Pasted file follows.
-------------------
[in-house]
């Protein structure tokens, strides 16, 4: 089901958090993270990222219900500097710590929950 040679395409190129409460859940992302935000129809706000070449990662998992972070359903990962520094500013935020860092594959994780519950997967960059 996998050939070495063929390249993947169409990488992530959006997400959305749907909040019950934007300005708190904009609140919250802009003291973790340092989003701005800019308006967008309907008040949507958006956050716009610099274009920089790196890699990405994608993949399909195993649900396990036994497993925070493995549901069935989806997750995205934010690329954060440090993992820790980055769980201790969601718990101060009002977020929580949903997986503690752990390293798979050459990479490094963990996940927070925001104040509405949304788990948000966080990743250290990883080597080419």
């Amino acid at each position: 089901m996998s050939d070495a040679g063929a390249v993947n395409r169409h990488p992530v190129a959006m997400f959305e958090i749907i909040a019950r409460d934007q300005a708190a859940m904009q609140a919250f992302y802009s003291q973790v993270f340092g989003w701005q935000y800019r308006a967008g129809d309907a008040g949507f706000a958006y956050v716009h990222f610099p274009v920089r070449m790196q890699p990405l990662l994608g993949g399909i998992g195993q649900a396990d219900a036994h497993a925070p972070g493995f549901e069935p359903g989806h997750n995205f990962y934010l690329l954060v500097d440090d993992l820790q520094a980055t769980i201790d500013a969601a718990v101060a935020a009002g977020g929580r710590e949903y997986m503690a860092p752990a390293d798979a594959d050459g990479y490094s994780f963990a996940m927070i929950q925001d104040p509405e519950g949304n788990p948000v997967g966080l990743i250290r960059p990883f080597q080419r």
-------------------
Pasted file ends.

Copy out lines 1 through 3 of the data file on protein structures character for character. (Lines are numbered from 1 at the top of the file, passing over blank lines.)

[in-house]
């Protein structure tokens, strides 16, 4: 089901958090993270990222219900500097710590929950 040679395409190129409460859940992302935000129809706000070449990662998992972070359903990962520094500013935020860092594959994780519950997967960059 996998050939070495063929390249993947169409990488992530959006997400959305749907909040019950934007300005708190904009609140919250802009003291973790340092989003701005800019308006967008309907008040949507958006956050716009610099274009920089790196890699990405994608993949399909195993649900396990036994497993925070493995549901069935989806997750995205934010690329954060440090993992820790980055769980201790969601718990101060009002977020929580949903997986503690752990390293798979050459990479490094963990996940927070925001104040509405949304788990948000966080990743250290990883080597080419």
């Amino acid at each position: 089901m996998s050939d070495a040679g063929a390249v993947n395409r169409h990488p992530v190129a959006m997400f959305e958090i749907i909040a019950r409460d934007q300005a708190a859940m904009q609140a919250f992302y802009s003291q973790v993270f340092g989003w701005q935000y800019r308006a967008g129809d309907a008040g949507f706000a958006y956050v716009h990222f610099p274009v920089r070449m790196q890699p990405l990662l994608g993949g399909i998992g195993q649900a396990d219900a036994h497993a925070p972070g493995f549901e069935p359903g989806h997750n995205f990962y934010l690329l954060v500097d440090d993992l820790q520094a980055t769980i201790d500013a969601a718990v101060a935020a009002g977020g929580r710590e949903y997986m503690a860092p752990a390293d798979a594959d050459g990479y490094s994780f963990a996940m927070i929950q925001d104040p509405e519950g949304n788990p948000v997967g966080l990743i250290r960059p990883f080597q080419r």